游戏带来真实的角色扮演玩法。你在超能力中的投入丝毫不会让你觉得浪费，游戏鼓励玩家通过新方式解决关卡任务。我希望未来能够在新游戏中看到这一机制，例如最近的《Fallout: New Vegas》。
Great and Wasted Game Design Ideas
Gaming, like any other medium, is very genre focused. You have your RPGs, your sports games, your first-person shooters, etc. And by-and-large, we’ve been playing the same games for years, usually with only incremental improvements, such as improved AI or the ability to wield two weapons as once, or small changes to the control scheme.
Every once and a while, however, a developer will toss something new into their game, which will change the genre forever, create an entirely new type of video game or survive as a solid idea that’s implemented in other games as well.
Such as the concept that the joystick could be used to perform actions other than movement, like attacking or controlling a hockey stick.
Other ideas like context-sensitive commands or quick-time events have had far reaching effects.
But not every great idea gets picked up to become a gaming convention.
I present to you a few ideas that I would liked to have seen reach into other games. They may not be as huge as the ideas above, but they were pretty damn cool, and it would have been nice to see them implementing in more than just one or a small handful of games.
We’ve seen selective leveling in games before. Most action-adventure games have to gaining new abilities and power-ups as you progress further in the plot (Metroid immediately comes to mind).
But when you enter the genre of RPGs, most gamers steel themselves for the inevitable grind. It’s when the game essentially comes to a standstill. You grab your party and hunt monsters to gain experience and level up your characters. It pads out game length and is necessary to face to the challenges ahead, but man is it boring.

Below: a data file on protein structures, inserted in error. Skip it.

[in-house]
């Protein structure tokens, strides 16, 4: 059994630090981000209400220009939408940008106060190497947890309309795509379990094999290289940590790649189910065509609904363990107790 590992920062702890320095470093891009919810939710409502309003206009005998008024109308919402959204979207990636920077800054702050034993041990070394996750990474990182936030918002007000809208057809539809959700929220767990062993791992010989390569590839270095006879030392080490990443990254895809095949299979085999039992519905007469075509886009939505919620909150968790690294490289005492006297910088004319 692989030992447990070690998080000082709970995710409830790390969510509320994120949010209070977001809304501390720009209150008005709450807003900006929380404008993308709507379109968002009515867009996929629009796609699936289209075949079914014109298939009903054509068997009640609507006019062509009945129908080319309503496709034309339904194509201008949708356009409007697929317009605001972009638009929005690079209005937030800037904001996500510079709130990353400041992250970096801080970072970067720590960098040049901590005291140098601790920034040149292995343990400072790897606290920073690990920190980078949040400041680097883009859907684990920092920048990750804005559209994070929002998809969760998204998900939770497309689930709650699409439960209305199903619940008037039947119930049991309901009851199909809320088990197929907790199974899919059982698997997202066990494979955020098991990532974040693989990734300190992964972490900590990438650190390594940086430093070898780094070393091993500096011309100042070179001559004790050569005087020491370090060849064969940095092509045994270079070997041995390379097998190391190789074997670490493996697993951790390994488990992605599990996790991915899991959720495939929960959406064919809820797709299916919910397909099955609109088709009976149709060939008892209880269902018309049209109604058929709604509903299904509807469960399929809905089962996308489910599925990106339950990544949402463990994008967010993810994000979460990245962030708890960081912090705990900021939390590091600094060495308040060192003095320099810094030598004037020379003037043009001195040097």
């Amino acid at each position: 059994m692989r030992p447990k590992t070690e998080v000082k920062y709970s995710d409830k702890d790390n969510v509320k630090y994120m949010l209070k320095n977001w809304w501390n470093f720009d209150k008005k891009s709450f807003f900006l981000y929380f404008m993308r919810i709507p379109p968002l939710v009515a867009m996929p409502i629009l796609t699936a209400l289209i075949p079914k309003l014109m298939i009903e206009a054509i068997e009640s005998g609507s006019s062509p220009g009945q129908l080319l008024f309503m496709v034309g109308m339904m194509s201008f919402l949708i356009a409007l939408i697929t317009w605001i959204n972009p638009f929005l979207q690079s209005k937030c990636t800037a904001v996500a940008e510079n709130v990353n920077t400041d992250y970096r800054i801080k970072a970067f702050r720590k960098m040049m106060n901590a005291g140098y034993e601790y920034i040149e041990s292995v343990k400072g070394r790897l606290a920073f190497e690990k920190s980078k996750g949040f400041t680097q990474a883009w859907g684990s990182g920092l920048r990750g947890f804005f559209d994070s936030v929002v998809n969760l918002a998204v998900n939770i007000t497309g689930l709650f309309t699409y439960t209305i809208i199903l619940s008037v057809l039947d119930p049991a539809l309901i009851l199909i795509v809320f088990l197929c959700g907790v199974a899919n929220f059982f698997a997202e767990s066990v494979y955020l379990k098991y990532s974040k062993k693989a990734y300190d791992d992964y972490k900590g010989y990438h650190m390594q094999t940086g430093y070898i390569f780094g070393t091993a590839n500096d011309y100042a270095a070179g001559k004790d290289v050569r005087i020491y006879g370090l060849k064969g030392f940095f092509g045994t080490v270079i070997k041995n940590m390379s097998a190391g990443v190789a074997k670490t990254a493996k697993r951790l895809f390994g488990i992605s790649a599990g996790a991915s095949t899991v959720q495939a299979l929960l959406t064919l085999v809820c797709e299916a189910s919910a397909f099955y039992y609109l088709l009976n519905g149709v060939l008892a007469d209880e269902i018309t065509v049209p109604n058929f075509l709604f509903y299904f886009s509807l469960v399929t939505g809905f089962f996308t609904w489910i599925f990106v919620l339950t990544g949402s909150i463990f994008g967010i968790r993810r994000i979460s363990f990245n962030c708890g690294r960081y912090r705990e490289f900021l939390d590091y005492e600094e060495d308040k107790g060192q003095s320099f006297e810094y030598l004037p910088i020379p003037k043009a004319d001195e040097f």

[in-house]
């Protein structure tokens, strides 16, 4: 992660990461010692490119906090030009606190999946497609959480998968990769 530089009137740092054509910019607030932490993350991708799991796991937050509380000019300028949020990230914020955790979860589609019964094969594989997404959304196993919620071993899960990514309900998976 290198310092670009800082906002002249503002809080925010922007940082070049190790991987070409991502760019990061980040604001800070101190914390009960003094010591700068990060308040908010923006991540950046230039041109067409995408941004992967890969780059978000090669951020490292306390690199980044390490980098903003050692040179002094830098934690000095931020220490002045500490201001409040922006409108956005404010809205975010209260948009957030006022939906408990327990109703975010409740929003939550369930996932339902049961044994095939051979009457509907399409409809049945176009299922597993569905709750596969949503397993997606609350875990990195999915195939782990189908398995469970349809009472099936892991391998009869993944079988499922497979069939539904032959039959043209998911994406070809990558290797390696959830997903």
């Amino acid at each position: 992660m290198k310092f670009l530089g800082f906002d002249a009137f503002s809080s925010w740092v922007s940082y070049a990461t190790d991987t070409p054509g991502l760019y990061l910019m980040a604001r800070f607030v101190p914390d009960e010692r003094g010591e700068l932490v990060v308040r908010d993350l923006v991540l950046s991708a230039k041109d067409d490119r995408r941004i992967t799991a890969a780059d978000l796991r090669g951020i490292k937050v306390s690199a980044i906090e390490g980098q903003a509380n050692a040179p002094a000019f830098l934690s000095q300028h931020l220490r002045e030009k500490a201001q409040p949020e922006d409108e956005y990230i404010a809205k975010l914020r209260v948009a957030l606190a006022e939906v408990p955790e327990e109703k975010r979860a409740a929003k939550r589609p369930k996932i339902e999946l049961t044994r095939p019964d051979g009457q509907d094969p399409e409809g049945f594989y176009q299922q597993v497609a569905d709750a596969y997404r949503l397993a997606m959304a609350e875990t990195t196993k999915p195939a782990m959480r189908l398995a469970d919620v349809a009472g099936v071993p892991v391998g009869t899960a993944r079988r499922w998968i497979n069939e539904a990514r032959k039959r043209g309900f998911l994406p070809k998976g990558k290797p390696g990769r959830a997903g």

The developers at Square decided to do away with this by only having major level gains after a boss battle. Minor monster battles only offered incremental ability gains.
This system insured that you were always the appropriate level for the next part of the game, and it kept the plot moving at a good pace.
Chrono Cross had a number of innovative ideas (such as the ability to run away from any battle, even the final boss fight), but being an avid RPG gamer, I have to say I’m sick of the grind. The leveling system is one that should have become a standard in modern RPGs.
Now this was a cool idea. Every time you attacked an enemy with your sword, you would hear a musical note. As you strung together a combo, the notes built into a short melody.
The concept was to make battles more intense. It was a novel idea, but not exactly when comes immediately to mind when gamers think Wind Waker.
But think of how it could have grown if more developers tried their hand at it? Integration into actual game music and themes, rises and falls in the score as you battled, making even the most mundane enemies seem that much more exciting to fight.
Every now and then we do see ideas like this pop up, but most developers restrict it scripted events – which is great, but achieves a different effect.
Yes, another RPG. But it’s a genre that hasn’t strayed very far from its roots.
Bloodlines was like many open-ended games, such as Fable or Fallout. You’re presented with a number of choices to approach any situation. You can talk your way through, go the stealthy approach or burst in, guns blazing.
The trouble with most of the games is that you get a higher reward for just killing everything in sight. More experience points are giving for every body on the floor, in addition to your experience reward for completing the quest.
Bloodlines, like the Vampire board game, only gave experience points for completing a quest, no matter how many thugs you took down to finish it.
It allowed true roleplaying. All those points you spent in charisma didn’t feel like a waste down the road and it encouraged gamers to approach quests in new ways. I would have liked to see the system in new games, such as the recent Fallout: New Vegas.（Source：wildgunmen）